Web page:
Big fish?: Govt says cannot confirm Mullah Nazir’s death

FO spokesperson condemns US drones in tribal regions.

Our Correspondent January 05, 2013
FO spokesperson condemns US drones in tribal regions. PHOTO: AFP/FILE


The government said on Friday it cannot verify the reported death of prominent Taliban commander Maulvi Nazir Wazir, better known as Mullah Nazir, in a US drone strike in South Waziristan on Wednesday.

Speaking at a weekly press briefing in Islamabad, foreign ministry spokesperson Moazzam Ali Khan condemned the CIA-piloted campaign in the tribal areas. “Drone attacks are violation of Pakistan’s territorial integrity and sovereignty,” he added.

In Islamabad, Mullah Nazir was largely seen as a pro-government Taliban leader. His killing may put Pakistani authorities at odds with their US counterparts, given Islamabad’s position that the drone campaign can prove counter-productive for the Afghan reconciliation process.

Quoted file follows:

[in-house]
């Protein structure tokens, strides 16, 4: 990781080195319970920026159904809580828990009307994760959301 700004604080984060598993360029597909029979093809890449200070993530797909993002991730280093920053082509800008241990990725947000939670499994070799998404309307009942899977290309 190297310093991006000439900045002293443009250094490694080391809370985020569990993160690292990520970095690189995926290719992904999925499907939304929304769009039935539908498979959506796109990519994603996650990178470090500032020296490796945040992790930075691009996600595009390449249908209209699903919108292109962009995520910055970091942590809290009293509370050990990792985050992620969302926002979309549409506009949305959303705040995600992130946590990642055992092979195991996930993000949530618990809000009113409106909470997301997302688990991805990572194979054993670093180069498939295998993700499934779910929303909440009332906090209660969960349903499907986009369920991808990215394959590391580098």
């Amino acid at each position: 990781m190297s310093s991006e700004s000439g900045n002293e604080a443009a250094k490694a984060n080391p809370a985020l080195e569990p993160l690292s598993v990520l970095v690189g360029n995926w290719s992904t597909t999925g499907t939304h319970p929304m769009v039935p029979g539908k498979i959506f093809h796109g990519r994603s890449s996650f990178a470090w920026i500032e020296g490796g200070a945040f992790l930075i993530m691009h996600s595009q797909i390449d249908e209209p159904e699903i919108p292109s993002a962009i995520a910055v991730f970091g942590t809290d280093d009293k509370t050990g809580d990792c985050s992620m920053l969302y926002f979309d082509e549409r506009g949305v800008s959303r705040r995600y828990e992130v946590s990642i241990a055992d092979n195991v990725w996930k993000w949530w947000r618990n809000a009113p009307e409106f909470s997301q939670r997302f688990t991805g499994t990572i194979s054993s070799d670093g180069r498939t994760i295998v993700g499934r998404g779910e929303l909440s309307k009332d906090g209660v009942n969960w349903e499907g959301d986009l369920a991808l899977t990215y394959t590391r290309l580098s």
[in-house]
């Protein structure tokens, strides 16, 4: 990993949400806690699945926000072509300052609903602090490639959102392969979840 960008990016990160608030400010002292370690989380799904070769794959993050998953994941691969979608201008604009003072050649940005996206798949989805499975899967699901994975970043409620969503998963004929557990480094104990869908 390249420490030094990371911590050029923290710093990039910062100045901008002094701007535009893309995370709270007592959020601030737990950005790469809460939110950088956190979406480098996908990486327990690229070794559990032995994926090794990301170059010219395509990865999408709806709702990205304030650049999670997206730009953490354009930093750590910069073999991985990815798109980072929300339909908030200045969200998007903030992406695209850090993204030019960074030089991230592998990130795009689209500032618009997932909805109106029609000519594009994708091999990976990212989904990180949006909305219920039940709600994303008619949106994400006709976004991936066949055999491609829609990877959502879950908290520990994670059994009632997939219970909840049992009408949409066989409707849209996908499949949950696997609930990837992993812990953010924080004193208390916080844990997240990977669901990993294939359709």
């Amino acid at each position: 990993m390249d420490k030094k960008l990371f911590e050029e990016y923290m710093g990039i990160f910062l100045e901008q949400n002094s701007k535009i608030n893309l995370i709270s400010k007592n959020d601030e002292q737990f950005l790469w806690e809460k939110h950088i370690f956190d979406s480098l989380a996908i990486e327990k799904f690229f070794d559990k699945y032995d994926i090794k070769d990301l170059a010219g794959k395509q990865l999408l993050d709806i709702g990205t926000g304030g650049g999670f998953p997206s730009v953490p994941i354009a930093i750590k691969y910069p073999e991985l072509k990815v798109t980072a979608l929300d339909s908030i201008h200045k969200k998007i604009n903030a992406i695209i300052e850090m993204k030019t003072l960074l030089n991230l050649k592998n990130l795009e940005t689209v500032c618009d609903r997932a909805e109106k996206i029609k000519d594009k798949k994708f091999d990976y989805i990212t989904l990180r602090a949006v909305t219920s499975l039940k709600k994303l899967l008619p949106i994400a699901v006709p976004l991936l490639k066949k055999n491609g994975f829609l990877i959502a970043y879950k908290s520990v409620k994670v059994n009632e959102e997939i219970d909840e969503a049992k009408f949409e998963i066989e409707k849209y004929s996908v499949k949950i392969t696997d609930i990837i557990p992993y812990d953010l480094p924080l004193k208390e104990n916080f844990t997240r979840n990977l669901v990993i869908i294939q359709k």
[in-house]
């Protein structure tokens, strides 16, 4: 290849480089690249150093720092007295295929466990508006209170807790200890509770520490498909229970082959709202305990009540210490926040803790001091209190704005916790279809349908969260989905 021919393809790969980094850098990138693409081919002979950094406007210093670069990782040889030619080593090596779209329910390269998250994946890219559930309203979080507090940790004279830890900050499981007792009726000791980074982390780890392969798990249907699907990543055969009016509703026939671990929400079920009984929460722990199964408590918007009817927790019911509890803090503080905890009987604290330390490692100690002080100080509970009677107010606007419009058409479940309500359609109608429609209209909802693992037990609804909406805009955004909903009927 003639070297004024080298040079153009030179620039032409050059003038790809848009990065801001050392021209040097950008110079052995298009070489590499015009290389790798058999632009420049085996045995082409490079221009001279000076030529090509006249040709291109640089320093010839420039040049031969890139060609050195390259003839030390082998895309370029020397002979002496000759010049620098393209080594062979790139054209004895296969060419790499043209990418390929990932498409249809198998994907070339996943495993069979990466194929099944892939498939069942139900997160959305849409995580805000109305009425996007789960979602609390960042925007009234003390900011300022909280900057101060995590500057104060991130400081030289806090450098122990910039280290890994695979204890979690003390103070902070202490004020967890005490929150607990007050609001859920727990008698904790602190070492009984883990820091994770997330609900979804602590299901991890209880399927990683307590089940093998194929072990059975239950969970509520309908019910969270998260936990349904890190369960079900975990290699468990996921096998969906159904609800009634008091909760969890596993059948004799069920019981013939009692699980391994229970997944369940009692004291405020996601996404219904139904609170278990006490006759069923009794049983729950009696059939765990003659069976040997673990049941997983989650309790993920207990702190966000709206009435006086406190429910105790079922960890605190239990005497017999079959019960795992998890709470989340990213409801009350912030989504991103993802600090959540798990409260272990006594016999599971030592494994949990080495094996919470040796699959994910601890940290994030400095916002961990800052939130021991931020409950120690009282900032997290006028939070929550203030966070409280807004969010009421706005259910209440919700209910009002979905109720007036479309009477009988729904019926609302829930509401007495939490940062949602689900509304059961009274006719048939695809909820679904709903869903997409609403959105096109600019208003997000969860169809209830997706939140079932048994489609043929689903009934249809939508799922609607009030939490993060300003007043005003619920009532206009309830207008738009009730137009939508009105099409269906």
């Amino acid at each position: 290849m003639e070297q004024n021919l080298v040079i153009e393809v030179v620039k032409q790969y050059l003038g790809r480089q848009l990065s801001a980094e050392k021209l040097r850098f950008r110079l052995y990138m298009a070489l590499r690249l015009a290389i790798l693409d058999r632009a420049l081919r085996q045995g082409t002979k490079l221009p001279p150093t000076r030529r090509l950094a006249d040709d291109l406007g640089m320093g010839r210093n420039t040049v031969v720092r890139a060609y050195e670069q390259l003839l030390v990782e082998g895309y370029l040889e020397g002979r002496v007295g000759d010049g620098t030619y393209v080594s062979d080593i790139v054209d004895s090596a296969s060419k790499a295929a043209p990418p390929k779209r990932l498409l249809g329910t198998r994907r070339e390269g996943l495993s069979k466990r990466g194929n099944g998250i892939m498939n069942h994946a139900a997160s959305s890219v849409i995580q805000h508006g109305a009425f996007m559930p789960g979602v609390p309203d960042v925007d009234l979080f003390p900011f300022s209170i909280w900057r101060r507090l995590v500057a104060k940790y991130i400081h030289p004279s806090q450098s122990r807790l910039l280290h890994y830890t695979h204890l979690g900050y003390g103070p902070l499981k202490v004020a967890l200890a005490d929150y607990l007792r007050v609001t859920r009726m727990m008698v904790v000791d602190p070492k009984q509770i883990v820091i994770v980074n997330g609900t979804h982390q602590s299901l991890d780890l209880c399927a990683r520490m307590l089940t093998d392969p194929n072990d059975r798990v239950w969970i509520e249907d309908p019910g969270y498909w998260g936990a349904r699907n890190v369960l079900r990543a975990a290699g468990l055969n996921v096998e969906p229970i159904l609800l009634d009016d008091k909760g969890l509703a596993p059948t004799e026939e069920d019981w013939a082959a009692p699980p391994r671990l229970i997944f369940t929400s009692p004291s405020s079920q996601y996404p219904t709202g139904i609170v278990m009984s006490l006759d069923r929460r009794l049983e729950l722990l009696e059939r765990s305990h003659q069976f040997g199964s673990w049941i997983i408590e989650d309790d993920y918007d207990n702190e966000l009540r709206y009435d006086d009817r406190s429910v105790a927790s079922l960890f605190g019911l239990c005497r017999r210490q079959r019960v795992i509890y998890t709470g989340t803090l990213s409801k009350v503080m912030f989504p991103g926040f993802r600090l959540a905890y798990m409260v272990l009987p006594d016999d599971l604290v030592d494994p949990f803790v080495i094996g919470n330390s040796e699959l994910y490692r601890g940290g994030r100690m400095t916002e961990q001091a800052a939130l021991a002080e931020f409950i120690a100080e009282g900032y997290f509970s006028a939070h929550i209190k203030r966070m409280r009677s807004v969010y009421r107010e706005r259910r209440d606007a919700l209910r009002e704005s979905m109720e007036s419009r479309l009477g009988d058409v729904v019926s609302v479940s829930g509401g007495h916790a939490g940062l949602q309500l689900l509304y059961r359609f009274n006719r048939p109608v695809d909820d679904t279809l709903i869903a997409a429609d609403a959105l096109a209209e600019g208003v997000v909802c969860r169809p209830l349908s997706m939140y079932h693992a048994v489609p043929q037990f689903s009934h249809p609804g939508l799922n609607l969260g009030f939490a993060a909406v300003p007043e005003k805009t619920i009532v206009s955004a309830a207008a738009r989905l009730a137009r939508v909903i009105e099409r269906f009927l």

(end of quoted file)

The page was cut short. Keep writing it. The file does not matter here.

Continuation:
When asked, the spokesperson insisted that Pakistan was hopeful that the United States would agree to alternatives to the drone programme, which has stoked widespread anti-American sentiment in the country.

So far, there has been no inclination from Washington to consider Islamabad’s request, as the Obama administration considers the drone campaign a powerful tool for eliminating high-value al Qaeda and Taliban targets.

The spokesperson also said that Pakistan and Afghanistan were engaged in finalising arrangements for an Ulema conference, scheduled to be held in Kabul later this month.

The conference is part of a series of steps announced by the two neighbours in November last year to end the deadly conflict in Afghanistan. Other steps include release of Taliban detainees from Pakistan’s custody in an effort to facilitate the nascent peace process.

The spokesman confirmed that Pakistan had so far released 26 Afghan Taliban at Kabul’s request. However, he did not provide details as to whether those released were still in Pakistan or Afghanistan.

Published in The Express Tribune, January 5th, 2013.


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